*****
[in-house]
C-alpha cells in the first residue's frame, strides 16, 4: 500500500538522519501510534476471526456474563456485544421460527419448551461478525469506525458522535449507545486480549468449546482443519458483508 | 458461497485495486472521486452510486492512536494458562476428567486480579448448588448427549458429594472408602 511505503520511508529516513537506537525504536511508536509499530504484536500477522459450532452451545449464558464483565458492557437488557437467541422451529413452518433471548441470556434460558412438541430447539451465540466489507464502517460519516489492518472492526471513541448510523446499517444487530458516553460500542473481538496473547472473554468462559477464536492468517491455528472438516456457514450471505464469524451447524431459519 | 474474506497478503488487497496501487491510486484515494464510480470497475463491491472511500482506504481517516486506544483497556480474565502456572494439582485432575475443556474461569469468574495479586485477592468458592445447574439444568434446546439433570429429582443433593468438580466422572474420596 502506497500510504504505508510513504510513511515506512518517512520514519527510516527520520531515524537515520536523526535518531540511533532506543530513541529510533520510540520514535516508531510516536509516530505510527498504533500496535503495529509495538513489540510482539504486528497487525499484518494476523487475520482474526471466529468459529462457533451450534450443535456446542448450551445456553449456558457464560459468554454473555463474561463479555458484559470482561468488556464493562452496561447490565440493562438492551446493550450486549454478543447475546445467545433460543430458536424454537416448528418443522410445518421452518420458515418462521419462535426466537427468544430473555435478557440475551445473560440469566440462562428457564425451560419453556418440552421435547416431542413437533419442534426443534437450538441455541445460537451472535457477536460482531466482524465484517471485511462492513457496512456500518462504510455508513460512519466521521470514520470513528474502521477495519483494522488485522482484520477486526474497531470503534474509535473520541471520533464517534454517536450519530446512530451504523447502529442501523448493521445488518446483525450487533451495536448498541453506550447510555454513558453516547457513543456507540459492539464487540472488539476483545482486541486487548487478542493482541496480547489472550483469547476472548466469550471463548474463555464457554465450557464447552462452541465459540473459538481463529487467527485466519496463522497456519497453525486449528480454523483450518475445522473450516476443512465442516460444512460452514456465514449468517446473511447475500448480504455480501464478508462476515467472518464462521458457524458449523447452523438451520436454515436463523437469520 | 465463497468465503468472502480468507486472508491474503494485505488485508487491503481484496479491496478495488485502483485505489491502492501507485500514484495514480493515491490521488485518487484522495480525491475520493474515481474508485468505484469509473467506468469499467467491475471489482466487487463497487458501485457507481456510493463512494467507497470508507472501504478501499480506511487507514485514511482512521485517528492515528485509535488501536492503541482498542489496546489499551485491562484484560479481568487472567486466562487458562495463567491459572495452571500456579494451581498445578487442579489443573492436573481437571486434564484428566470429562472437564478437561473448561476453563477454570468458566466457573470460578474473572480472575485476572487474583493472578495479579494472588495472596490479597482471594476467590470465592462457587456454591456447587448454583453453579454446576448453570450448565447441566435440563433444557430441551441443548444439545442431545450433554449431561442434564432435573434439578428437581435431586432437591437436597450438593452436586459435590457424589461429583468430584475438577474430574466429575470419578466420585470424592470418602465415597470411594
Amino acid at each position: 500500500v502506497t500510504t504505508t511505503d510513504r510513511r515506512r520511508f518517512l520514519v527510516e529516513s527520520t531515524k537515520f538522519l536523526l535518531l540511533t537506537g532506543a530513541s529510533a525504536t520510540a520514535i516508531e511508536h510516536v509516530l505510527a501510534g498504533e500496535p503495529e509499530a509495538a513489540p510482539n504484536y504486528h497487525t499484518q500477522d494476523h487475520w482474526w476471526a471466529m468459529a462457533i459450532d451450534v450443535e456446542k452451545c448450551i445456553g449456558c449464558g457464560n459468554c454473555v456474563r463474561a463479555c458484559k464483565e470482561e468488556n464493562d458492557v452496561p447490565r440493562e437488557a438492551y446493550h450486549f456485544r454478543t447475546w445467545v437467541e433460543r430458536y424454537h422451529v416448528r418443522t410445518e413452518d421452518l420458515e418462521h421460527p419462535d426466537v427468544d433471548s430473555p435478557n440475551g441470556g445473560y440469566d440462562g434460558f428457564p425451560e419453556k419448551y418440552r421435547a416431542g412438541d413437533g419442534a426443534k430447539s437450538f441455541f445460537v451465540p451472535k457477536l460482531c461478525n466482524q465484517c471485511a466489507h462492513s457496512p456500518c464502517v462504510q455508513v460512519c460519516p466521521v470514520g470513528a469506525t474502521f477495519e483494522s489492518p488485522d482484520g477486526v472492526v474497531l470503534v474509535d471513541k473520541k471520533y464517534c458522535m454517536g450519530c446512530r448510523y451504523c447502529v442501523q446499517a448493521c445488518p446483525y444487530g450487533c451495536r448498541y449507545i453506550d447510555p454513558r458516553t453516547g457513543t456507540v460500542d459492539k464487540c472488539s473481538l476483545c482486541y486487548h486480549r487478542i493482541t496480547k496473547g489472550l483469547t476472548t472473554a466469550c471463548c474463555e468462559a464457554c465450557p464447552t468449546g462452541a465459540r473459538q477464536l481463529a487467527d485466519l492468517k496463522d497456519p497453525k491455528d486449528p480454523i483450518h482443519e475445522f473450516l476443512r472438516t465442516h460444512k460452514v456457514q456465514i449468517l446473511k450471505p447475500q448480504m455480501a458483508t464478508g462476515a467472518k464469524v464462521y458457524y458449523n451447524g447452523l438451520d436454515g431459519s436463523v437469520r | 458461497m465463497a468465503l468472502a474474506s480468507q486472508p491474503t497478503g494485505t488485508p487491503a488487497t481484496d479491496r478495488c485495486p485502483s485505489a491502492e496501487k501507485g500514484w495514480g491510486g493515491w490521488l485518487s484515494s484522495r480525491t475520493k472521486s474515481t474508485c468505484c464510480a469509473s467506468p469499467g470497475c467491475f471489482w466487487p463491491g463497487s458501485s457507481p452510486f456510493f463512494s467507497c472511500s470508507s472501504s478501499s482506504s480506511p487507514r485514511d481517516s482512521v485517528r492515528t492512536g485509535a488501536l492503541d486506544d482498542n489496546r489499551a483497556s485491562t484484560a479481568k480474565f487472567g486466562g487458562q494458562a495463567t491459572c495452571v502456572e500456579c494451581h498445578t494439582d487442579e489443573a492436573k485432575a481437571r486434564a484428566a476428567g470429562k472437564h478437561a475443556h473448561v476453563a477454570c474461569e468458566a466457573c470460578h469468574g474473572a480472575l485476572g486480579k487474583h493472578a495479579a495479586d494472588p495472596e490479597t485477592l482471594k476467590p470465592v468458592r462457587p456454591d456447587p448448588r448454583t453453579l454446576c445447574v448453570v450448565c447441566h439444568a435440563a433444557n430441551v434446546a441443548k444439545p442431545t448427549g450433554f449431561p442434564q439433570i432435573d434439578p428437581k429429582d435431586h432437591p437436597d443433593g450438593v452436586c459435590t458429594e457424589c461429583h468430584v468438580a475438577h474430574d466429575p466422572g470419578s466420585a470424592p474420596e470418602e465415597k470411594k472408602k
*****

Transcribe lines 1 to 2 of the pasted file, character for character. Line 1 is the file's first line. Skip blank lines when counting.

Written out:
[in-house]
C-alpha cells in the first residue's frame, strides 16, 4: 500500500538522519501510534476471526456474563456485544421460527419448551461478525469506525458522535449507545486480549468449546482443519458483508 | 458461497485495486472521486452510486492512536494458562476428567486480579448448588448427549458429594472408602 511505503520511508529516513537506537525504536511508536509499530504484536500477522459450532452451545449464558464483565458492557437488557437467541422451529413452518433471548441470556434460558412438541430447539451465540466489507464502517460519516489492518472492526471513541448510523446499517444487530458516553460500542473481538496473547472473554468462559477464536492468517491455528472438516456457514450471505464469524451447524431459519 | 474474506497478503488487497496501487491510486484515494464510480470497475463491491472511500482506504481517516486506544483497556480474565502456572494439582485432575475443556474461569469468574495479586485477592468458592445447574439444568434446546439433570429429582443433593468438580466422572474420596 502506497500510504504505508510513504510513511515506512518517512520514519527510516527520520531515524537515520536523526535518531540511533532506543530513541529510533520510540520514535516508531510516536509516530505510527498504533500496535503495529509495538513489540510482539504486528497487525499484518494476523487475520482474526471466529468459529462457533451450534450443535456446542448450551445456553449456558457464560459468554454473555463474561463479555458484559470482561468488556464493562452496561447490565440493562438492551446493550450486549454478543447475546445467545433460543430458536424454537416448528418443522410445518421452518420458515418462521419462535426466537427468544430473555435478557440475551445473560440469566440462562428457564425451560419453556418440552421435547416431542413437533419442534426443534437450538441455541445460537451472535457477536460482531466482524465484517471485511462492513457496512456500518462504510455508513460512519466521521470514520470513528474502521477495519483494522488485522482484520477486526474497531470503534474509535473520541471520533464517534454517536450519530446512530451504523447502529442501523448493521445488518446483525450487533451495536448498541453506550447510555454513558453516547457513543456507540459492539464487540472488539476483545482486541486487548487478542493482541496480547489472550483469547476472548466469550471463548474463555464457554465450557464447552462452541465459540473459538481463529487467527485466519496463522497456519497453525486449528480454523483450518475445522473450516476443512465442516460444512460452514456465514449468517446473511447475500448480504455480501464478508462476515467472518464462521458457524458449523447452523438451520436454515436463523437469520 | 465463497468465503468472502480468507486472508491474503494485505488485508487491503481484496479491496478495488485502483485505489491502492501507485500514484495514480493515491490521488485518487484522495480525491475520493474515481474508485468505484469509473467506468469499467467491475471489482466487487463497487458501485457507481456510493463512494467507497470508507472501504478501499480506511487507514485514511482512521485517528492515528485509535488501536492503541482498542489496546489499551485491562484484560479481568487472567486466562487458562495463567491459572495452571500456579494451581498445578487442579489443573492436573481437571486434564484428566470429562472437564478437561473448561476453563477454570468458566466457573470460578474473572480472575485476572487474583493472578495479579494472588495472596490479597482471594476467590470465592462457587456454591456447587448454583453453579454446576448453570450448565447441566435440563433444557430441551441443548444439545442431545450433554449431561442434564432435573434439578428437581435431586432437591437436597450438593452436586459435590457424589461429583468430584475438577474430574466429575470419578466420585470424592470418602465415597470411594